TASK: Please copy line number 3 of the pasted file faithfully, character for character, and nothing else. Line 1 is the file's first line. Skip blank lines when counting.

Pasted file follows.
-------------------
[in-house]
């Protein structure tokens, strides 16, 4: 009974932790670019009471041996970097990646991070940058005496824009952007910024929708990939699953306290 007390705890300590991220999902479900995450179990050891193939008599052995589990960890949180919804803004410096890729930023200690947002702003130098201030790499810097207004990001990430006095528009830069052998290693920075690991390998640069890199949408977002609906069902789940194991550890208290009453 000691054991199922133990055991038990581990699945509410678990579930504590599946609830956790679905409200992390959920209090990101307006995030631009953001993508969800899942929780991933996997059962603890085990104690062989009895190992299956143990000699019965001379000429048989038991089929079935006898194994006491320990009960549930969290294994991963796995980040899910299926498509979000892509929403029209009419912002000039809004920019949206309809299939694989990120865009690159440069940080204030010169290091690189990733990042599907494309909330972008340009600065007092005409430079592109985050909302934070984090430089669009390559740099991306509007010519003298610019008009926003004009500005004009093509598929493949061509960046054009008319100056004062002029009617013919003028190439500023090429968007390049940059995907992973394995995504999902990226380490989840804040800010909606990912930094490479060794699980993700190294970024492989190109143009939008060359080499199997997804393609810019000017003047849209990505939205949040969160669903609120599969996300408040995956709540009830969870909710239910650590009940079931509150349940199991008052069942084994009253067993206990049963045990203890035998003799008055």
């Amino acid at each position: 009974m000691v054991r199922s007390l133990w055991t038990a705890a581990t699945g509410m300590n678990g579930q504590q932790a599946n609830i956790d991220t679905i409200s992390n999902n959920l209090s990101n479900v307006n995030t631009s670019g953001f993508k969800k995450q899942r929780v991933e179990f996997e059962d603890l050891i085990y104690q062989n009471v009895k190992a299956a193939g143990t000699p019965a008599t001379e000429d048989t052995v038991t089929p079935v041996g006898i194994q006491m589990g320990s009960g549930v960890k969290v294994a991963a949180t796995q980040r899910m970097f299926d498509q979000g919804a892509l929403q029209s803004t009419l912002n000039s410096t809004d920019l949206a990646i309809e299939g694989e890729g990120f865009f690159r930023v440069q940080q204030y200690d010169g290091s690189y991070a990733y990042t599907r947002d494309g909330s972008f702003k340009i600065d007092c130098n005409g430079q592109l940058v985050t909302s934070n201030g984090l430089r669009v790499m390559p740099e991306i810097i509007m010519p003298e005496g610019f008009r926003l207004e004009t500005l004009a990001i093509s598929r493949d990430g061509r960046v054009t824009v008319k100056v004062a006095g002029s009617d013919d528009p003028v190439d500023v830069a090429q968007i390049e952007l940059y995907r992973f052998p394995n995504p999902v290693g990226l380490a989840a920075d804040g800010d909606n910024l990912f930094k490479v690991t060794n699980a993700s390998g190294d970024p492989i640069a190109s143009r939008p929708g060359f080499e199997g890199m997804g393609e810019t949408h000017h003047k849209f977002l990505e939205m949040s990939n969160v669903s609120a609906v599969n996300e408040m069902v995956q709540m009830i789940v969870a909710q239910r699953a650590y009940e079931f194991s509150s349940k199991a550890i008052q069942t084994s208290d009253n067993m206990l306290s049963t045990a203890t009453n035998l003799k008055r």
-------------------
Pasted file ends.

């Amino acid at each position: 009974m000691v054991r199922s007390l133990w055991t038990a705890a581990t699945g509410m300590n678990g579930q504590q932790a599946n609830i956790d991220t679905i409200s992390n999902n959920l209090s990101n479900v307006n995030t631009s670019g953001f993508k969800k995450q899942r929780v991933e179990f996997e059962d603890l050891i085990y104690q062989n009471v009895k190992a299956a193939g143990t000699p019965a008599t001379e000429d048989t052995v038991t089929p079935v041996g006898i194994q006491m589990g320990s009960g549930v960890k969290v294994a991963a949180t796995q980040r899910m970097f299926d498509q979000g919804a892509l929403q029209s803004t009419l912002n000039s410096t809004d920019l949206a990646i309809e299939g694989e890729g990120f865009f690159r930023v440069q940080q204030y200690d010169g290091s690189y991070a990733y990042t599907r947002d494309g909330s972008f702003k340009i600065d007092c130098n005409g430079q592109l940058v985050t909302s934070n201030g984090l430089r669009v790499m390559p740099e991306i810097i509007m010519p003298e005496g610019f008009r926003l207004e004009t500005l004009a990001i093509s598929r493949d990430g061509r960046v054009t824009v008319k100056v004062a006095g002029s009617d013919d528009p003028v190439d500023v830069a090429q968007i390049e952007l940059y995907r992973f052998p394995n995504p999902v290693g990226l380490a989840a920075d804040g800010d909606n910024l990912f930094k490479v690991t060794n699980a993700s390998g190294d970024p492989i640069a190109s143009r939008p929708g060359f080499e199997g890199m997804g393609e810019t949408h000017h003047k849209f977002l990505e939205m949040s990939n969160v669903s609120a609906v599969n996300e408040m069902v995956q709540m009830i789940v969870a909710q239910r699953a650590y009940e079931f194991s509150s349940k199991a550890i008052q069942t084994s208290d009253n067993m206990l306290s049963t045990a203890t009453n035998l003799k008055r």